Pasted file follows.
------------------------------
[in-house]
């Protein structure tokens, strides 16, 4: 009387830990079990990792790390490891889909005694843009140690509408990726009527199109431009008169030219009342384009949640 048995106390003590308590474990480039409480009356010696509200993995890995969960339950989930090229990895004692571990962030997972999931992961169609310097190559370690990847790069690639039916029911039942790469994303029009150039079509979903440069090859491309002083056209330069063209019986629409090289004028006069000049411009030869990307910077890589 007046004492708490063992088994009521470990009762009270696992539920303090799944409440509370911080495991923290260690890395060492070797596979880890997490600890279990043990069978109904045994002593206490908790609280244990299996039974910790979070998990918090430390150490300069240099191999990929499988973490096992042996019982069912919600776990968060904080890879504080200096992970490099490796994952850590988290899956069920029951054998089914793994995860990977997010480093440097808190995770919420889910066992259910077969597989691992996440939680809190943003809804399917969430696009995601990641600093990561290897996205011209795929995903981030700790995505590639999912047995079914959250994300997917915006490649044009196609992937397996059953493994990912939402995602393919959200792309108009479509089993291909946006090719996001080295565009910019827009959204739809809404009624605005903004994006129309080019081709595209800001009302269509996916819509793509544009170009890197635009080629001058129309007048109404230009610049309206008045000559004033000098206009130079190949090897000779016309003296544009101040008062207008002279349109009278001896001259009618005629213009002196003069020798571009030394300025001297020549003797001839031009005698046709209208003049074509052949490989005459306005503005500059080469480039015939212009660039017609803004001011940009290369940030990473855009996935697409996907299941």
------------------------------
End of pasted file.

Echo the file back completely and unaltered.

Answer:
[in-house]
């Protein structure tokens, strides 16, 4: 009387830990079990990792790390490891889909005694843009140690509408990726009527199109431009008169030219009342384009949640 048995106390003590308590474990480039409480009356010696509200993995890995969960339950989930090229990895004692571990962030997972999931992961169609310097190559370690990847790069690639039916029911039942790469994303029009150039079509979903440069090859491309002083056209330069063209019986629409090289004028006069000049411009030869990307910077890589 007046004492708490063992088994009521470990009762009270696992539920303090799944409440509370911080495991923290260690890395060492070797596979880890997490600890279990043990069978109904045994002593206490908790609280244990299996039974910790979070998990918090430390150490300069240099191999990929499988973490096992042996019982069912919600776990968060904080890879504080200096992970490099490796994952850590988290899956069920029951054998089914793994995860990977997010480093440097808190995770919420889910066992259910077969597989691992996440939680809190943003809804399917969430696009995601990641600093990561290897996205011209795929995903981030700790995505590639999912047995079914959250994300997917915006490649044009196609992937397996059953493994990912939402995602393919959200792309108009479509089993291909946006090719996001080295565009910019827009959204739809809404009624605005903004994006129309080019081709595209800001009302269509996916819509793509544009170009890197635009080629001058129309007048109404230009610049309206008045000559004033000098206009130079190949090897000779016309003296544009101040008062207008002279349109009278001896001259009618005629213009002196003069020798571009030394300025001297020549003797001839031009005698046709209208003049074509052949490989005459306005503005500059080469480039015939212009660039017609803004001011940009290369940030990473855009996935697409996907299941």